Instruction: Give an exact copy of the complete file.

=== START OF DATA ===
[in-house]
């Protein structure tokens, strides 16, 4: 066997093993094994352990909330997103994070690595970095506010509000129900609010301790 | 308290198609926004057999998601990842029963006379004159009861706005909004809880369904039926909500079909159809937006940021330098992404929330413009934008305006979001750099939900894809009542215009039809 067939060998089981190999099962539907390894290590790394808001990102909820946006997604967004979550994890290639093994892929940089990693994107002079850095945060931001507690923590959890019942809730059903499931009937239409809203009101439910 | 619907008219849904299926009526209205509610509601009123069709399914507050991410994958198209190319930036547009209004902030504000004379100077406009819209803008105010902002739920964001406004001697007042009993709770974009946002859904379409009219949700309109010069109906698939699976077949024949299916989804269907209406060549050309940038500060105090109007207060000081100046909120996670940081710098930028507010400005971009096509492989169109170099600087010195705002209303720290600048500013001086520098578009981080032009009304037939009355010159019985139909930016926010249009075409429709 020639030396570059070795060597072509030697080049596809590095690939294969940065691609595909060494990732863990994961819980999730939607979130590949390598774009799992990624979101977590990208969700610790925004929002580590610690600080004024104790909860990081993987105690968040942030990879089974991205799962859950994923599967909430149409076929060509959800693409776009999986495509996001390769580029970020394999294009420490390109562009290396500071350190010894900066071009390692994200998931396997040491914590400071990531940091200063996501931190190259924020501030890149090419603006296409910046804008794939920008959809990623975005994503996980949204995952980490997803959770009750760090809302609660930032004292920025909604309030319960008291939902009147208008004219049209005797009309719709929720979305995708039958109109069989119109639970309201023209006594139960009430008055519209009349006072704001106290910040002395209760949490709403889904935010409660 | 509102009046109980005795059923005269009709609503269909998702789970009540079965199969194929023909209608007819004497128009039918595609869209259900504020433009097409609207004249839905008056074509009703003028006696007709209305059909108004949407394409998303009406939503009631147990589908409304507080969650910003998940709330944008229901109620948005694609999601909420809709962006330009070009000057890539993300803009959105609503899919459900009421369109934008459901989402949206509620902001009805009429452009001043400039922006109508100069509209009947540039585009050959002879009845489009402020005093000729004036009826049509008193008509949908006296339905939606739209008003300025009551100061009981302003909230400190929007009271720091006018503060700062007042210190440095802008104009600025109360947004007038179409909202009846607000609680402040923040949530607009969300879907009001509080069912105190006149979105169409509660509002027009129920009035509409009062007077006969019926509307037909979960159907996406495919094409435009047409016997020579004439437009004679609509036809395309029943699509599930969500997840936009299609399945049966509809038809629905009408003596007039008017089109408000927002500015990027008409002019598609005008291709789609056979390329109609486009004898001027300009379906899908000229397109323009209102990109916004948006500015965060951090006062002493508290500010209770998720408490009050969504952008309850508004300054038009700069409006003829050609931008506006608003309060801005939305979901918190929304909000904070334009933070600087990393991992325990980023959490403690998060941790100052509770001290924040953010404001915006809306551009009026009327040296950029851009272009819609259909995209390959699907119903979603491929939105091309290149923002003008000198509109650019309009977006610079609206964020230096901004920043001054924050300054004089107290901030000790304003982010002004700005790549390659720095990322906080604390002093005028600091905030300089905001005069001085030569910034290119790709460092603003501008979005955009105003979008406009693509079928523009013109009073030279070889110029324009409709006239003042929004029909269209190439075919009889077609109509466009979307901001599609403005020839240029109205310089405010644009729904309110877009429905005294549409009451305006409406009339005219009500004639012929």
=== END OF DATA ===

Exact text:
[in-house]
């Protein structure tokens, strides 16, 4: 066997093993094994352990909330997103994070690595970095506010509000129900609010301790 | 308290198609926004057999998601990842029963006379004159009861706005909004809880369904039926909500079909159809937006940021330098992404929330413009934008305006979001750099939900894809009542215009039809 067939060998089981190999099962539907390894290590790394808001990102909820946006997604967004979550994890290639093994892929940089990693994107002079850095945060931001507690923590959890019942809730059903499931009937239409809203009101439910 | 619907008219849904299926009526209205509610509601009123069709399914507050991410994958198209190319930036547009209004902030504000004379100077406009819209803008105010902002739920964001406004001697007042009993709770974009946002859904379409009219949700309109010069109906698939699976077949024949299916989804269907209406060549050309940038500060105090109007207060000081100046909120996670940081710098930028507010400005971009096509492989169109170099600087010195705002209303720290600048500013001086520098578009981080032009009304037939009355010159019985139909930016926010249009075409429709 020639030396570059070795060597072509030697080049596809590095690939294969940065691609595909060494990732863990994961819980999730939607979130590949390598774009799992990624979101977590990208969700610790925004929002580590610690600080004024104790909860990081993987105690968040942030990879089974991205799962859950994923599967909430149409076929060509959800693409776009999986495509996001390769580029970020394999294009420490390109562009290396500071350190010894900066071009390692994200998931396997040491914590400071990531940091200063996501931190190259924020501030890149090419603006296409910046804008794939920008959809990623975005994503996980949204995952980490997803959770009750760090809302609660930032004292920025909604309030319960008291939902009147208008004219049209005797009309719709929720979305995708039958109109069989119109639970309201023209006594139960009430008055519209009349006072704001106290910040002395209760949490709403889904935010409660 | 509102009046109980005795059923005269009709609503269909998702789970009540079965199969194929023909209608007819004497128009039918595609869209259900504020433009097409609207004249839905008056074509009703003028006696007709209305059909108004949407394409998303009406939503009631147990589908409304507080969650910003998940709330944008229901109620948005694609999601909420809709962006330009070009000057890539993300803009959105609503899919459900009421369109934008459901989402949206509620902001009805009429452009001043400039922006109508100069509209009947540039585009050959002879009845489009402020005093000729004036009826049509008193008509949908006296339905939606739209008003300025009551100061009981302003909230400190929007009271720091006018503060700062007042210190440095802008104009600025109360947004007038179409909202009846607000609680402040923040949530607009969300879907009001509080069912105190006149979105169409509660509002027009129920009035509409009062007077006969019926509307037909979960159907996406495919094409435009047409016997020579004439437009004679609509036809395309029943699509599930969500997840936009299609399945049966509809038809629905009408003596007039008017089109408000927002500015990027008409002019598609005008291709789609056979390329109609486009004898001027300009379906899908000229397109323009209102990109916004948006500015965060951090006062002493508290500010209770998720408490009050969504952008309850508004300054038009700069409006003829050609931008506006608003309060801005939305979901918190929304909000904070334009933070600087990393991992325990980023959490403690998060941790100052509770001290924040953010404001915006809306551009009026009327040296950029851009272009819609259909995209390959699907119903979603491929939105091309290149923002003008000198509109650019309009977006610079609206964020230096901004920043001054924050300054004089107290901030000790304003982010002004700005790549390659720095990322906080604390002093005028600091905030300089905001005069001085030569910034290119790709460092603003501008979005955009105003979008406009693509079928523009013109009073030279070889110029324009409709006239003042929004029909269209190439075919009889077609109509466009979307901001599609403005020839240029109205310089405010644009729904309110877009429905005294549409009451305006409406009339005219009500004639012929």